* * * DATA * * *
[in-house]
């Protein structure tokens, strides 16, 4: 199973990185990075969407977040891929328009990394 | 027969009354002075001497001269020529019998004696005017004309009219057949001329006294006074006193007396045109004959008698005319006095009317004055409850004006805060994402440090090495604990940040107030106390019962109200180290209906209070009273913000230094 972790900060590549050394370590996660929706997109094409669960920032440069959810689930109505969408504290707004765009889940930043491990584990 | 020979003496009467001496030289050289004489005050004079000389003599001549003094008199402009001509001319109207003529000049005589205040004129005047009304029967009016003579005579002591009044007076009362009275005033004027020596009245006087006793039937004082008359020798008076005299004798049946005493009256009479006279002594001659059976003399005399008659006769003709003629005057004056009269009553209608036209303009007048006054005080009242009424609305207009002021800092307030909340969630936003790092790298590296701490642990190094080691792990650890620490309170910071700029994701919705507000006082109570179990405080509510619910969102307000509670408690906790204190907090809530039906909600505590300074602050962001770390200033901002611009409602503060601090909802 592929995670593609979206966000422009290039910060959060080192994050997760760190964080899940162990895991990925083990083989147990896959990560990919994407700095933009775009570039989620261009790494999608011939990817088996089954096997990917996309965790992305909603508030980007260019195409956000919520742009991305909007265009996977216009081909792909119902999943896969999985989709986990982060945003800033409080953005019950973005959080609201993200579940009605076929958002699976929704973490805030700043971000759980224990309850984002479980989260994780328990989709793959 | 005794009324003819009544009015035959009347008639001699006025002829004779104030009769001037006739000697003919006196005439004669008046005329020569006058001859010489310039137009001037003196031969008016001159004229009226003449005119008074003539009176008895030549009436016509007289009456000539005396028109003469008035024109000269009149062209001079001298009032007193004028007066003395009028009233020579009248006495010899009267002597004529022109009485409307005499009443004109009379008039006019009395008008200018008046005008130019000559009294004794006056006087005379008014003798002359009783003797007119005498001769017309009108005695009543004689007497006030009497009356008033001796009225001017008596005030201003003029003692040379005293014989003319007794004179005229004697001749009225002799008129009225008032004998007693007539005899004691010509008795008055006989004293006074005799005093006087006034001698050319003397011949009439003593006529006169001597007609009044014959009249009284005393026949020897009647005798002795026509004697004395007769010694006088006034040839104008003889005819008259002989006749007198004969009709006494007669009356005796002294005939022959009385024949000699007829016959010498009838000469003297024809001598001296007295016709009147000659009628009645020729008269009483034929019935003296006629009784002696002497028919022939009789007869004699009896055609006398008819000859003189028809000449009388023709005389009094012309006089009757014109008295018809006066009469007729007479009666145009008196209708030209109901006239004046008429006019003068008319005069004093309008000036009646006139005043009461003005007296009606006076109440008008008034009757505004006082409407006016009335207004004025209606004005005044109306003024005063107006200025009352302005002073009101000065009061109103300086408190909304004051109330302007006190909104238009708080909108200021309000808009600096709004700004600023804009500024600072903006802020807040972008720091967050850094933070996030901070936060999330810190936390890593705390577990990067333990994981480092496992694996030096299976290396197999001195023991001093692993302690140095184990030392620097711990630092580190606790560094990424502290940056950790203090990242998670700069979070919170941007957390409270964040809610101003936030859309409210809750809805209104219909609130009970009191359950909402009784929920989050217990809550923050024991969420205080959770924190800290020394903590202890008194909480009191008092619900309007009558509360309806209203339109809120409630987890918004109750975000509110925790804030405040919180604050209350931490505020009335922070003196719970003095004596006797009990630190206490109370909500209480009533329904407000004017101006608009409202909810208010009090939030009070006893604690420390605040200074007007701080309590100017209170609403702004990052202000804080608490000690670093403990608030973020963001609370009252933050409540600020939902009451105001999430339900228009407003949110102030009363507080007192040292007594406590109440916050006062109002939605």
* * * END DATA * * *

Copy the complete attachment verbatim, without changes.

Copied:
[in-house]
């Protein structure tokens, strides 16, 4: 199973990185990075969407977040891929328009990394 | 027969009354002075001497001269020529019998004696005017004309009219057949001329006294006074006193007396045109004959008698005319006095009317004055409850004006805060994402440090090495604990940040107030106390019962109200180290209906209070009273913000230094 972790900060590549050394370590996660929706997109094409669960920032440069959810689930109505969408504290707004765009889940930043491990584990 | 020979003496009467001496030289050289004489005050004079000389003599001549003094008199402009001509001319109207003529000049005589205040004129005047009304029967009016003579005579002591009044007076009362009275005033004027020596009245006087006793039937004082008359020798008076005299004798049946005493009256009479006279002594001659059976003399005399008659006769003709003629005057004056009269009553209608036209303009007048006054005080009242009424609305207009002021800092307030909340969630936003790092790298590296701490642990190094080691792990650890620490309170910071700029994701919705507000006082109570179990405080509510619910969102307000509670408690906790204190907090809530039906909600505590300074602050962001770390200033901002611009409602503060601090909802 592929995670593609979206966000422009290039910060959060080192994050997760760190964080899940162990895991990925083990083989147990896959990560990919994407700095933009775009570039989620261009790494999608011939990817088996089954096997990917996309965790992305909603508030980007260019195409956000919520742009991305909007265009996977216009081909792909119902999943896969999985989709986990982060945003800033409080953005019950973005959080609201993200579940009605076929958002699976929704973490805030700043971000759980224990309850984002479980989260994780328990989709793959 | 005794009324003819009544009015035959009347008639001699006025002829004779104030009769001037006739000697003919006196005439004669008046005329020569006058001859010489310039137009001037003196031969008016001159004229009226003449005119008074003539009176008895030549009436016509007289009456000539005396028109003469008035024109000269009149062209001079001298009032007193004028007066003395009028009233020579009248006495010899009267002597004529022109009485409307005499009443004109009379008039006019009395008008200018008046005008130019000559009294004794006056006087005379008014003798002359009783003797007119005498001769017309009108005695009543004689007497006030009497009356008033001796009225001017008596005030201003003029003692040379005293014989003319007794004179005229004697001749009225002799008129009225008032004998007693007539005899004691010509008795008055006989004293006074005799005093006087006034001698050319003397011949009439003593006529006169001597007609009044014959009249009284005393026949020897009647005798002795026509004697004395007769010694006088006034040839104008003889005819008259002989006749007198004969009709006494007669009356005796002294005939022959009385024949000699007829016959010498009838000469003297024809001598001296007295016709009147000659009628009645020729008269009483034929019935003296006629009784002696002497028919022939009789007869004699009896055609006398008819000859003189028809000449009388023709005389009094012309006089009757014109008295018809006066009469007729007479009666145009008196209708030209109901006239004046008429006019003068008319005069004093309008000036009646006139005043009461003005007296009606006076109440008008008034009757505004006082409407006016009335207004004025209606004005005044109306003024005063107006200025009352302005002073009101000065009061109103300086408190909304004051109330302007006190909104238009708080909108200021309000808009600096709004700004600023804009500024600072903006802020807040972008720091967050850094933070996030901070936060999330810190936390890593705390577990990067333990994981480092496992694996030096299976290396197999001195023991001093692993302690140095184990030392620097711990630092580190606790560094990424502290940056950790203090990242998670700069979070919170941007957390409270964040809610101003936030859309409210809750809805209104219909609130009970009191359950909402009784929920989050217990809550923050024991969420205080959770924190800290020394903590202890008194909480009191008092619900309007009558509360309806209203339109809120409630987890918004109750975000509110925790804030405040919180604050209350931490505020009335922070003196719970003095004596006797009990630190206490109370909500209480009533329904407000004017101006608009409202909810208010009090939030009070006893604690420390605040200074007007701080309590100017209170609403702004990052202000804080608490000690670093403990608030973020963001609370009252933050409540600020939902009451105001999430339900228009407003949110102030009363507080007192040292007594406590109440916050006062109002939605």